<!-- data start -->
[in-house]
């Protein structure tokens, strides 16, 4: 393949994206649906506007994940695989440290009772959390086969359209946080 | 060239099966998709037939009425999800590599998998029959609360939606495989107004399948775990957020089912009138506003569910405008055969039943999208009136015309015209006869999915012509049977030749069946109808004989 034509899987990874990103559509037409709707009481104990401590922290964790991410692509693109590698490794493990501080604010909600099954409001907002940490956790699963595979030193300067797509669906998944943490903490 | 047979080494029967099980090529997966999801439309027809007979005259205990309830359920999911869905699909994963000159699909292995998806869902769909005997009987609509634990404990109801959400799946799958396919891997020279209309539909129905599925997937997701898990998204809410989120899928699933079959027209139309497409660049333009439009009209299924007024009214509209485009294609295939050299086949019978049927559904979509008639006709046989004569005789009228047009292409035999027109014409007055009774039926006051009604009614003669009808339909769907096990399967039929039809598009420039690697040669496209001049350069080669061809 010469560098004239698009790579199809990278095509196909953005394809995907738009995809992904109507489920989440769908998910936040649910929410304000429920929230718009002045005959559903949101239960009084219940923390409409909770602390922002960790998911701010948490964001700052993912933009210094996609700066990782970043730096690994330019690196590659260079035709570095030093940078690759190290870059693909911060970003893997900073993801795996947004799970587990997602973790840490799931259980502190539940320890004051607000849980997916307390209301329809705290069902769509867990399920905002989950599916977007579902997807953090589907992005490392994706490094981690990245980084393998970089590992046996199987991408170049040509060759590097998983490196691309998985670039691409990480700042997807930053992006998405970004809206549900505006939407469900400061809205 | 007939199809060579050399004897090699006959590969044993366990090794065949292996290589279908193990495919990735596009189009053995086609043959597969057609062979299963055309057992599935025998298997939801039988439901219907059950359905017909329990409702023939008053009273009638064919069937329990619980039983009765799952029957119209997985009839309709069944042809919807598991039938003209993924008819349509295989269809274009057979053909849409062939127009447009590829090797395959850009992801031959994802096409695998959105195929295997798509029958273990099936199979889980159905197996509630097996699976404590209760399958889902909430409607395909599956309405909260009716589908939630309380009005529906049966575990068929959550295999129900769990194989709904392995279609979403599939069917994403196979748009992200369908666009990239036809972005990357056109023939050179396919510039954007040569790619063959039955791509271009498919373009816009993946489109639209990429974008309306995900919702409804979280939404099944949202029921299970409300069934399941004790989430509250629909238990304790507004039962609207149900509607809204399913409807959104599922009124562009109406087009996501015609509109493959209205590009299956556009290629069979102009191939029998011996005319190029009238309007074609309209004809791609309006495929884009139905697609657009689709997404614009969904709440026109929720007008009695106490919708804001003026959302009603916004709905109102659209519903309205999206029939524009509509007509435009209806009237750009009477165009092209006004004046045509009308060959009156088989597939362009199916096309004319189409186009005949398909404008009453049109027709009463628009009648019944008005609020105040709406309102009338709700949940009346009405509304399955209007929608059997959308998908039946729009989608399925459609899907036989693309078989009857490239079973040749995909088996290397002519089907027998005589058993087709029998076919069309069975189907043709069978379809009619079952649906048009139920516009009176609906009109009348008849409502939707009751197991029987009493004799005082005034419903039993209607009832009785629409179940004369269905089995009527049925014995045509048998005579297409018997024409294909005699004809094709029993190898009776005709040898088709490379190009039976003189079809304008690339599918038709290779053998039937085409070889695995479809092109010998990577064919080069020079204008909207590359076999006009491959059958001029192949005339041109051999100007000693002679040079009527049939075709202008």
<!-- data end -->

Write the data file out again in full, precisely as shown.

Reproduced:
[in-house]
């Protein structure tokens, strides 16, 4: 393949994206649906506007994940695989440290009772959390086969359209946080 | 060239099966998709037939009425999800590599998998029959609360939606495989107004399948775990957020089912009138506003569910405008055969039943999208009136015309015209006869999915012509049977030749069946109808004989 034509899987990874990103559509037409709707009481104990401590922290964790991410692509693109590698490794493990501080604010909600099954409001907002940490956790699963595979030193300067797509669906998944943490903490 | 047979080494029967099980090529997966999801439309027809007979005259205990309830359920999911869905699909994963000159699909292995998806869902769909005997009987609509634990404990109801959400799946799958396919891997020279209309539909129905599925997937997701898990998204809410989120899928699933079959027209139309497409660049333009439009009209299924007024009214509209485009294609295939050299086949019978049927559904979509008639006709046989004569005789009228047009292409035999027109014409007055009774039926006051009604009614003669009808339909769907096990399967039929039809598009420039690697040669496209001049350069080669061809 010469560098004239698009790579199809990278095509196909953005394809995907738009995809992904109507489920989440769908998910936040649910929410304000429920929230718009002045005959559903949101239960009084219940923390409409909770602390922002960790998911701010948490964001700052993912933009210094996609700066990782970043730096690994330019690196590659260079035709570095030093940078690759190290870059693909911060970003893997900073993801795996947004799970587990997602973790840490799931259980502190539940320890004051607000849980997916307390209301329809705290069902769509867990399920905002989950599916977007579902997807953090589907992005490392994706490094981690990245980084393998970089590992046996199987991408170049040509060759590097998983490196691309998985670039691409990480700042997807930053992006998405970004809206549900505006939407469900400061809205 | 007939199809060579050399004897090699006959590969044993366990090794065949292996290589279908193990495919990735596009189009053995086609043959597969057609062979299963055309057992599935025998298997939801039988439901219907059950359905017909329990409702023939008053009273009638064919069937329990619980039983009765799952029957119209997985009839309709069944042809919807598991039938003209993924008819349509295989269809274009057979053909849409062939127009447009590829090797395959850009992801031959994802096409695998959105195929295997798509029958273990099936199979889980159905197996509630097996699976404590209760399958889902909430409607395909599956309405909260009716589908939630309380009005529906049966575990068929959550295999129900769990194989709904392995279609979403599939069917994403196979748009992200369908666009990239036809972005990357056109023939050179396919510039954007040569790619063959039955791509271009498919373009816009993946489109639209990429974008309306995900919702409804979280939404099944949202029921299970409300069934399941004790989430509250629909238990304790507004039962609207149900509607809204399913409807959104599922009124562009109406087009996501015609509109493959209205590009299956556009290629069979102009191939029998011996005319190029009238309007074609309209004809791609309006495929884009139905697609657009689709997404614009969904709440026109929720007008009695106490919708804001003026959302009603916004709905109102659209519903309205999206029939524009509509007509435009209806009237750009009477165009092209006004004046045509009308060959009156088989597939362009199916096309004319189409186009005949398909404008009453049109027709009463628009009648019944008005609020105040709406309102009338709700949940009346009405509304399955209007929608059997959308998908039946729009989608399925459609899907036989693309078989009857490239079973040749995909088996290397002519089907027998005589058993087709029998076919069309069975189907043709069978379809009619079952649906048009139920516009009176609906009109009348008849409502939707009751197991029987009493004799005082005034419903039993209607009832009785629409179940004369269905089995009527049925014995045509048998005579297409018997024409294909005699004809094709029993190898009776005709040898088709490379190009039976003189079809304008690339599918038709290779053998039937085409070889695995479809092109010998990577064919080069020079204008909207590359076999006009491959059958001029192949005339041109051999100007000693002679040079009527049939075709202008």